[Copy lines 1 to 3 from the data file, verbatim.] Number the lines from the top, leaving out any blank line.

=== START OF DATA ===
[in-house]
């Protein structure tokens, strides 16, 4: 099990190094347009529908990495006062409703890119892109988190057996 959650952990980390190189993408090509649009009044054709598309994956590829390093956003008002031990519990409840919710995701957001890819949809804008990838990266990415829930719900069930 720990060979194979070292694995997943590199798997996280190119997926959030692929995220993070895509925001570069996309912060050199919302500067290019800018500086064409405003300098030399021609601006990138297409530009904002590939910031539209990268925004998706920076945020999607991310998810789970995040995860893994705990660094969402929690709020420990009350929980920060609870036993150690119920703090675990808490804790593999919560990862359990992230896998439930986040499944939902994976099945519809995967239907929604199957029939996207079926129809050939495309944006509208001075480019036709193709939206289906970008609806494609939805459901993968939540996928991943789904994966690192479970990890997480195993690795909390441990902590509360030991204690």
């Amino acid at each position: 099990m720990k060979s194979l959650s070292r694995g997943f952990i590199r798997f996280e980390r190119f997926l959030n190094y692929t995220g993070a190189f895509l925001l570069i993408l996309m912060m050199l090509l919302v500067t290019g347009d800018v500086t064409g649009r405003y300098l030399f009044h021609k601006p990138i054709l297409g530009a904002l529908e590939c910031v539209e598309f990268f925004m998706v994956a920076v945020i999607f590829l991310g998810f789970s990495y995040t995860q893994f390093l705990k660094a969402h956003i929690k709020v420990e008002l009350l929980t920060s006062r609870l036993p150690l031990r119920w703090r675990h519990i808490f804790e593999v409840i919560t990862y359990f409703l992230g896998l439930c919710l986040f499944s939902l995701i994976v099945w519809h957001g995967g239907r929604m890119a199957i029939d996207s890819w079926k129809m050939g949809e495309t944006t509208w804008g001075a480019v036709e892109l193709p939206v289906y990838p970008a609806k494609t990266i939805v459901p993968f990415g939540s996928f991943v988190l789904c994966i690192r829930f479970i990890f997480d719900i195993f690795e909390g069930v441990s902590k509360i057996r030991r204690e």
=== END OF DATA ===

[in-house]
């Protein structure tokens, strides 16, 4: 099990190094347009529908990495006062409703890119892109988190057996 959650952990980390190189993408090509649009009044054709598309994956590829390093956003008002031990519990409840919710995701957001890819949809804008990838990266990415829930719900069930 720990060979194979070292694995997943590199798997996280190119997926959030692929995220993070895509925001570069996309912060050199919302500067290019800018500086064409405003300098030399021609601006990138297409530009904002590939910031539209990268925004998706920076945020999607991310998810789970995040995860893994705990660094969402929690709020420990009350929980920060609870036993150690119920703090675990808490804790593999919560990862359990992230896998439930986040499944939902994976099945519809995967239907929604199957029939996207079926129809050939495309944006509208001075480019036709193709939206289906970008609806494609939805459901993968939540996928991943789904994966690192479970990890997480195993690795909390441990902590509360030991204690």
């Amino acid at each position: 099990m720990k060979s194979l959650s070292r694995g997943f952990i590199r798997f996280e980390r190119f997926l959030n190094y692929t995220g993070a190189f895509l925001l570069i993408l996309m912060m050199l090509l919302v500067t290019g347009d800018v500086t064409g649009r405003y300098l030399f009044h021609k601006p990138i054709l297409g530009a904002l529908e590939c910031v539209e598309f990268f925004m998706v994956a920076v945020i999607f590829l991310g998810f789970s990495y995040t995860q893994f390093l705990k660094a969402h956003i929690k709020v420990e008002l009350l929980t920060s006062r609870l036993p150690l031990r119920w703090r675990h519990i808490f804790e593999v409840i919560t990862y359990f409703l992230g896998l439930c919710l986040f499944s939902l995701i994976v099945w519809h957001g995967g239907r929604m890119a199957i029939d996207s890819w079926k129809m050939g949809e495309t944006t509208w804008g001075a480019v036709e892109l193709p939206v289906y990838p970008a609806k494609t990266i939805v459901p993968f990415g939540s996928f991943v988190l789904c994966i690192r829930f479970i990890f997480d719900i195993f690795e909390g069930v441990s902590k509360i057996r030991r204690e």